It was not a Christmas Eve of tidings and good cheer for Zack Zulkanycz.
That was the day Zulkanycz received a call from Dubuque Fighting Saints head coach Matt Shaw and learned that he would no longer be on the roster of the Tier I United States Hockey League club.
“At first I was a little broke up by it,” said Zulkanycz, a 2012 graduate of Kenai Central. “I was loving where I was.
“But with my being old, I knew the whole time it was a possibility. From the hockey point of view, it made sense.”
USHL teams are allowed to keep just four players with 1994 birthdates — or four players in their last year of junior eligibility.
Zulkanycz, a 5-foot-9, 190-pound forward, beat the odds by making the Saints with a 1994 birthdate, but couldn’t beat those odds for a full season.
Making it particularly tough was a knee injury Zulkanycz sustained in late October that kept him out of the lineup until Dec. 19. He played 10 games for the Saints, finishing with one goal.
“It was a tough situation because they were winning with him in the lineup, but they kept winning when he got injured,” Brown Bears head coach Geoff Beauparlant said. “That injury let the younger guys get more experience.”
And Beauparlant said USHL clubs like to keep their rosters as young as possible to build for the future.
“They told me it had nothing to do with my play,” Zulkanycz said. “They said they wished I was a year younger.
“They have one of the best teams this year, but they also want to have one of the best teams next year. The way to do that is with young guys.”
But Zulkanycz, with his knee fully healed, quickly turned his attention to his next opportunity — to finish out his career with the hometown Brown Bears of the Tier II North American Hockey League.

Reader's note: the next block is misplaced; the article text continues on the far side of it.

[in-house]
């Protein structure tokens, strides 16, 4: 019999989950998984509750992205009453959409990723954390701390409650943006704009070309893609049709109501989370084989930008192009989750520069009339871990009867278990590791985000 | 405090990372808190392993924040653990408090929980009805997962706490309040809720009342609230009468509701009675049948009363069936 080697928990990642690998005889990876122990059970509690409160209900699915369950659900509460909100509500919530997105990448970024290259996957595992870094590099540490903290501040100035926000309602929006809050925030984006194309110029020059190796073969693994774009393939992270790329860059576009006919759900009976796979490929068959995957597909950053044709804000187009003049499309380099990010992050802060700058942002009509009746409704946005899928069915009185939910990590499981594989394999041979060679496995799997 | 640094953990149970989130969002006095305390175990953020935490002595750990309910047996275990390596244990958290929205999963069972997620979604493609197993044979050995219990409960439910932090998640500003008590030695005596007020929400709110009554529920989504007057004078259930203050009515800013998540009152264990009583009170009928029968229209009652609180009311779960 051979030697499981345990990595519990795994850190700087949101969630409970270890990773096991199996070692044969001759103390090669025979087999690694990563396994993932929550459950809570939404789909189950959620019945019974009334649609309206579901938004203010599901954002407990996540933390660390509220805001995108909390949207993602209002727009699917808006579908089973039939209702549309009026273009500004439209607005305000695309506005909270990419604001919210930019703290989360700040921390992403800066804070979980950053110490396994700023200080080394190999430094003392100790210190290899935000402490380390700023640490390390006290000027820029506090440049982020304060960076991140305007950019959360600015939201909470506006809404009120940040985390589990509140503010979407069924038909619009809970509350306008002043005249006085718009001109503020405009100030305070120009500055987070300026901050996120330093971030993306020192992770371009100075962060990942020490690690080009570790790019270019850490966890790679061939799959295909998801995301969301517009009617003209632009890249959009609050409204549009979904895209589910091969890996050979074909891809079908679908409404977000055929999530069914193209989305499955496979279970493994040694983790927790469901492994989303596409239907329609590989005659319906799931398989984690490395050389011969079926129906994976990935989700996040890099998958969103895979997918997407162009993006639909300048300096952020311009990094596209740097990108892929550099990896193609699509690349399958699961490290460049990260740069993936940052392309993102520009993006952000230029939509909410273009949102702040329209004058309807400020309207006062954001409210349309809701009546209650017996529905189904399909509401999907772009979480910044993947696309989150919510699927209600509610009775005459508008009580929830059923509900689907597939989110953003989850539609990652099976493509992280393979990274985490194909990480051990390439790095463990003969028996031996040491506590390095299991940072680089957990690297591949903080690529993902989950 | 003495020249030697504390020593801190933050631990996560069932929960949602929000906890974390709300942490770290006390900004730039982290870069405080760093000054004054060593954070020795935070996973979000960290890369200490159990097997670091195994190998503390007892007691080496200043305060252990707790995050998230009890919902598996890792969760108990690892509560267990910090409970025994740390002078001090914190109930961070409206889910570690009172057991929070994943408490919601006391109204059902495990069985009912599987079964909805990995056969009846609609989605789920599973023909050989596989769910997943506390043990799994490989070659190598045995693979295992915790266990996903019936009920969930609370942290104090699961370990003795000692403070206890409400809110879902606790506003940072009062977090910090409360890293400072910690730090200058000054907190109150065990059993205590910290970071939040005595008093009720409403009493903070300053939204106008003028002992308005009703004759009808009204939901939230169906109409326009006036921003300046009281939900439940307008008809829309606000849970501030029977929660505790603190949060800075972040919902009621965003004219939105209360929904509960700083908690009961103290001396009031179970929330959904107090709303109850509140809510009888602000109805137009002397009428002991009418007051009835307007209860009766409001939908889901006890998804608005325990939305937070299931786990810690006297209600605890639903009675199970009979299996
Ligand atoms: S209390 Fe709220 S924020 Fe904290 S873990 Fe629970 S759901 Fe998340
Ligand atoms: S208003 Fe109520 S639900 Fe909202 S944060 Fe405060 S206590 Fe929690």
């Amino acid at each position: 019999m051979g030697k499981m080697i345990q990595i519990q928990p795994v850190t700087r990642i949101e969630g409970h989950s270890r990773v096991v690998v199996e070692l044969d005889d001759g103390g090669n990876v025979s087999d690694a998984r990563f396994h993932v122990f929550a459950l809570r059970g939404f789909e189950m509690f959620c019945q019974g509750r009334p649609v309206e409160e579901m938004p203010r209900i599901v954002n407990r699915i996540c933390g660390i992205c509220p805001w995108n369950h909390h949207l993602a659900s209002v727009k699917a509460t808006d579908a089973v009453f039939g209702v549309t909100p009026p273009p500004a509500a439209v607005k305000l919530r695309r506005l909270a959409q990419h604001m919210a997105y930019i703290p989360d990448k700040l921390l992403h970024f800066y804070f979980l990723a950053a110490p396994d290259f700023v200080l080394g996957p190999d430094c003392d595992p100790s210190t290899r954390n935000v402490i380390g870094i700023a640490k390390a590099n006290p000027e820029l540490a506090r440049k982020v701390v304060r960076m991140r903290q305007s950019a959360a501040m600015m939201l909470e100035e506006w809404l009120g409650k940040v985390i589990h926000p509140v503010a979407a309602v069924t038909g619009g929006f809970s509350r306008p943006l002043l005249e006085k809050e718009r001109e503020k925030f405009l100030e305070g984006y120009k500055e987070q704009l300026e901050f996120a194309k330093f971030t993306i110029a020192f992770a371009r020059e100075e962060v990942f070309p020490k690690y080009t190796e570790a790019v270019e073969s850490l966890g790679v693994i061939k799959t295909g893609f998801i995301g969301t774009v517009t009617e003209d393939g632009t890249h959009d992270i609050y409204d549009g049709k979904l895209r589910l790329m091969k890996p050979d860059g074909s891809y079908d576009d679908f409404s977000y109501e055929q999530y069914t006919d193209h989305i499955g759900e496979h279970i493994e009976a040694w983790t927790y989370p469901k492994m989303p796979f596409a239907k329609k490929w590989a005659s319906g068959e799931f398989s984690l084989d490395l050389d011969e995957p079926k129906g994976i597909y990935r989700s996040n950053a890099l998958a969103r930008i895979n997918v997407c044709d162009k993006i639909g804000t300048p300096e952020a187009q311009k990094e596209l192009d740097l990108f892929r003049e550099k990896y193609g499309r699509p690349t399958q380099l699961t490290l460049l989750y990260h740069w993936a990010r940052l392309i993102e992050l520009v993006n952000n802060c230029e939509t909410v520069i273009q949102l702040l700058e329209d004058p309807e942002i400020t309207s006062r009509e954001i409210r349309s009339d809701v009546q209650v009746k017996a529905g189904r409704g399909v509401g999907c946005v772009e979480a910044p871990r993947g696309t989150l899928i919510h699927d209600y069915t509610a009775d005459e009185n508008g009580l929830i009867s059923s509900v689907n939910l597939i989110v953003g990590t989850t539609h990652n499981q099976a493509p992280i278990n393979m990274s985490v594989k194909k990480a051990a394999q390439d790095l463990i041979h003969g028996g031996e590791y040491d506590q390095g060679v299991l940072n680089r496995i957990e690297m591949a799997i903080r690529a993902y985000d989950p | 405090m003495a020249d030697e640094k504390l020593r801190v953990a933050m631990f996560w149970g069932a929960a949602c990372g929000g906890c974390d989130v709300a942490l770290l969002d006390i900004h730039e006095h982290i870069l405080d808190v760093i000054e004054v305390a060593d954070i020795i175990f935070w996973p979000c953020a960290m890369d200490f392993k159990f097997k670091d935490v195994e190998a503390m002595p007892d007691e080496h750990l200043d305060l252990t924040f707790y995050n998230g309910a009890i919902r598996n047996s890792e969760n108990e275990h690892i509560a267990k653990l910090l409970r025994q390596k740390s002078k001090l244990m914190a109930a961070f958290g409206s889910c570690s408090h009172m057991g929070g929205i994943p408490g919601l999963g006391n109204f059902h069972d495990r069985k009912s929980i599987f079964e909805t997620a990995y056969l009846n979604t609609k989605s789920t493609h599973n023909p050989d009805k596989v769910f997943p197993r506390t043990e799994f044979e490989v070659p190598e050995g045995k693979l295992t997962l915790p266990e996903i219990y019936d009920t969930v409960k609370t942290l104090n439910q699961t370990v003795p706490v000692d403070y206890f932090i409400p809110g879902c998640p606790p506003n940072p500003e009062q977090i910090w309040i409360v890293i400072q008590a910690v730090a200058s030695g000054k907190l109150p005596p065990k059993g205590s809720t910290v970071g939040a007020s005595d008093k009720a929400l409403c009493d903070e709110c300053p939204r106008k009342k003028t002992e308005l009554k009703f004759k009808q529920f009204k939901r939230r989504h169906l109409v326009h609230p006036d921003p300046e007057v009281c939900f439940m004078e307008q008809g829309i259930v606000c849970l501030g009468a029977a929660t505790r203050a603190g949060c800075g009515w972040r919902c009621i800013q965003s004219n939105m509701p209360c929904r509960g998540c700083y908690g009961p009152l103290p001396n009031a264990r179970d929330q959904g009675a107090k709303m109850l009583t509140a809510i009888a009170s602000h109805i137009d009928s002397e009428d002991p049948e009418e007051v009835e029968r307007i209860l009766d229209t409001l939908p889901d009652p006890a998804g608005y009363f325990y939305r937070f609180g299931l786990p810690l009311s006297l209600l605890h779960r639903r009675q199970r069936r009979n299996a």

“I’m excited to be back,” said the son of Dan and Lisa Zulkanycz of Kenai. “Realistically, it’s where I belong. It’s where my career started, and it’s where my career will end.
“It’s not like I got traded somewhere I didn’t want to go. I get to go back home and live with my family and play in front of fans I’ve played for my whole life. I love playing at home.”
Zulkanycz started with the Bears in 2012-13, notching six goals and 13 assists while being a minus-4. Last season, he had seven goals, 16 assists and was a plus-12.
Beauparlant said the same, feisty Zulkanycz has returned to the Bears.
“He’s going to put his heart and soul into an organization,” Beauparlant said. “He’s going to put all his chips in the middle.
“That’s the way he was there, and once he was released and moved back to us, he’s been the same way here.”
Zulkanycz has yet to register a point in his six games back, but that is not what concerns him. The Bears have not won in their last 12 games.
“Obviously, everybody thinks about points, but what’s more important is we need two points as a team,” he said. “The points will come when wins come.”
Zulkanycz said he knows the transition back to the NAHL can be tough.
“I think guys come back and try to do too much,” he said. “They try and do more than what their game allows them to do.
“I’m going to stick to the same game I was playing in Dubuque, and that’s being a hard, in-your-face-type player. I’m not going to carry the puck too much and take opportunities when they’re given.”
Zulkanycz said another difference is the nature of those opportunities. Gone are the times when NHL draft picks somehow find him in perfect scoring position with a perfect pass.
“Here, you’re relying on every single person,” he said. “You can’t just watch an NHL draft pick do everything.”
Playing in the USHL pretty much guarantees a Division I scholarship, while those deals are tougher to come by in the NAHL.
Zulkanycz said he was getting Division I interest in Dubuque. Beauparlant sees no reason that will change.
“My philosophy is if teams were interested in him when he was in the USHL, why wouldn’t they still be interested at this level?” the coach said. “He’s still the same player he was three weeks ago. It’s not like he morphed into a different player.”
In fact, Zulkanycz said he’s hoping to be a better player, just like the rest of his squad, now that they are back home after a 13-game road trip.
“Being away is tough on everyone’s schedule,” Zulkanycz said. “The pregame routine, dressing in your own locker room, it will be nice being back at home this weekend.”